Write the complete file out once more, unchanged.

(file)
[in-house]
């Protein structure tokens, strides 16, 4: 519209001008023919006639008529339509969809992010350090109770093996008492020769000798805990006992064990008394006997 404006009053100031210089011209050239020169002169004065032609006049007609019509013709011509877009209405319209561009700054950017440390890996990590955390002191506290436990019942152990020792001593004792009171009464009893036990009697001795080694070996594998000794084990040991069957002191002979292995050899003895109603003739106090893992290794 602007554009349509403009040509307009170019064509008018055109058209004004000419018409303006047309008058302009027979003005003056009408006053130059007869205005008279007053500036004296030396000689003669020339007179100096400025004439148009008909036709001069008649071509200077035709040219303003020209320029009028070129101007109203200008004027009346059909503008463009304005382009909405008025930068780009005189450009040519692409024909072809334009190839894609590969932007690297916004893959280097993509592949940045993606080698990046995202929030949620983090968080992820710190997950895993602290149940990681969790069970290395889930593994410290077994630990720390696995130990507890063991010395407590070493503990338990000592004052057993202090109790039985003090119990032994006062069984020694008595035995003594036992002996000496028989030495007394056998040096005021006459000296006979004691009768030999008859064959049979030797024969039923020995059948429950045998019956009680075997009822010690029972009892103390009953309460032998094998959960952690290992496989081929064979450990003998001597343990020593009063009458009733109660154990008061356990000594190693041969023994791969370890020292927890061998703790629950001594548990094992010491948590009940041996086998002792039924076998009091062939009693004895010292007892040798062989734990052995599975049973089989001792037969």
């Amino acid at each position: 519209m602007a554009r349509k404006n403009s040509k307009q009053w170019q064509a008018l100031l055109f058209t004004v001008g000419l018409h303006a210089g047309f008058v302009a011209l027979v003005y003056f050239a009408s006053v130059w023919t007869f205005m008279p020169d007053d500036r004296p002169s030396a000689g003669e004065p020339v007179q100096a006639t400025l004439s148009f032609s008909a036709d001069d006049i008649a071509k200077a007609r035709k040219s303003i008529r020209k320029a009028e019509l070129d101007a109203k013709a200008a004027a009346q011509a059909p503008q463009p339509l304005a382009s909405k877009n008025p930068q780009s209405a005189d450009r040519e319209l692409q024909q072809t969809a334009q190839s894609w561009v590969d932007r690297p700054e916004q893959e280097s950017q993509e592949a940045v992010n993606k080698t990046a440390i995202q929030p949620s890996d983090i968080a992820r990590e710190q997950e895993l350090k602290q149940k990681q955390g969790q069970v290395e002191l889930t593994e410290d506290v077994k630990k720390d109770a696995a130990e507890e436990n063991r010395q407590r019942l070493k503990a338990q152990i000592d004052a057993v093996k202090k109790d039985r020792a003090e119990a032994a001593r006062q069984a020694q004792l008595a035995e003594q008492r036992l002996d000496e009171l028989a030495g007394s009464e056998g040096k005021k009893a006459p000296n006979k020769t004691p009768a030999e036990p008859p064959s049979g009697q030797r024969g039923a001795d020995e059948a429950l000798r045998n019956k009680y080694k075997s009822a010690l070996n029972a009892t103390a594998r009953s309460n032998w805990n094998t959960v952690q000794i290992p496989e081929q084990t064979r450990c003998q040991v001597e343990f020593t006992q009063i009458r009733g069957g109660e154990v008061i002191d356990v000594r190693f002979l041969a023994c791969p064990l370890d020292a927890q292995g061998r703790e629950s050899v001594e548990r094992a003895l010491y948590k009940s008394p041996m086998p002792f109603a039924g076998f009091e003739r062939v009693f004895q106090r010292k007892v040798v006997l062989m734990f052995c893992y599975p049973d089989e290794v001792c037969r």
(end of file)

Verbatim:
[in-house]
């Protein structure tokens, strides 16, 4: 519209001008023919006639008529339509969809992010350090109770093996008492020769000798805990006992064990008394006997 404006009053100031210089011209050239020169002169004065032609006049007609019509013709011509877009209405319209561009700054950017440390890996990590955390002191506290436990019942152990020792001593004792009171009464009893036990009697001795080694070996594998000794084990040991069957002191002979292995050899003895109603003739106090893992290794 602007554009349509403009040509307009170019064509008018055109058209004004000419018409303006047309008058302009027979003005003056009408006053130059007869205005008279007053500036004296030396000689003669020339007179100096400025004439148009008909036709001069008649071509200077035709040219303003020209320029009028070129101007109203200008004027009346059909503008463009304005382009909405008025930068780009005189450009040519692409024909072809334009190839894609590969932007690297916004893959280097993509592949940045993606080698990046995202929030949620983090968080992820710190997950895993602290149940990681969790069970290395889930593994410290077994630990720390696995130990507890063991010395407590070493503990338990000592004052057993202090109790039985003090119990032994006062069984020694008595035995003594036992002996000496028989030495007394056998040096005021006459000296006979004691009768030999008859064959049979030797024969039923020995059948429950045998019956009680075997009822010690029972009892103390009953309460032998094998959960952690290992496989081929064979450990003998001597343990020593009063009458009733109660154990008061356990000594190693041969023994791969370890020292927890061998703790629950001594548990094992010491948590009940041996086998002792039924076998009091062939009693004895010292007892040798062989734990052995599975049973089989001792037969």
């Amino acid at each position: 519209m602007a554009r349509k404006n403009s040509k307009q009053w170019q064509a008018l100031l055109f058209t004004v001008g000419l018409h303006a210089g047309f008058v302009a011209l027979v003005y003056f050239a009408s006053v130059w023919t007869f205005m008279p020169d007053d500036r004296p002169s030396a000689g003669e004065p020339v007179q100096a006639t400025l004439s148009f032609s008909a036709d001069d006049i008649a071509k200077a007609r035709k040219s303003i008529r020209k320029a009028e019509l070129d101007a109203k013709a200008a004027a009346q011509a059909p503008q463009p339509l304005a382009s909405k877009n008025p930068q780009s209405a005189d450009r040519e319209l692409q024909q072809t969809a334009q190839s894609w561009v590969d932007r690297p700054e916004q893959e280097s950017q993509e592949a940045v992010n993606k080698t990046a440390i995202q929030p949620s890996d983090i968080a992820r990590e710190q997950e895993l350090k602290q149940k990681q955390g969790q069970v290395e002191l889930t593994e410290d506290v077994k630990k720390d109770a696995a130990e507890e436990n063991r010395q407590r019942l070493k503990a338990q152990i000592d004052a057993v093996k202090k109790d039985r020792a003090e119990a032994a001593r006062q069984a020694q004792l008595a035995e003594q008492r036992l002996d000496e009171l028989a030495g007394s009464e056998g040096k005021k009893a006459p000296n006979k020769t004691p009768a030999e036990p008859p064959s049979g009697q030797r024969g039923a001795d020995e059948a429950l000798r045998n019956k009680y080694k075997s009822a010690l070996n029972a009892t103390a594998r009953s309460n032998w805990n094998t959960v952690q000794i290992p496989e081929q084990t064979r450990c003998q040991v001597e343990f020593t006992q009063i009458r009733g069957g109660e154990v008061i002191d356990v000594r190693f002979l041969a023994c791969p064990l370890d020292a927890q292995g061998r703790e629950s050899v001594e548990r094992a003895l010491y948590k009940s008394p041996m086998p002792f109603a039924g076998f009091e003739r062939v009693f004895q106090r010292k007892v040798v006997l062989m734990f052995c893992y599975p049973d089989e290794v001792c037969r």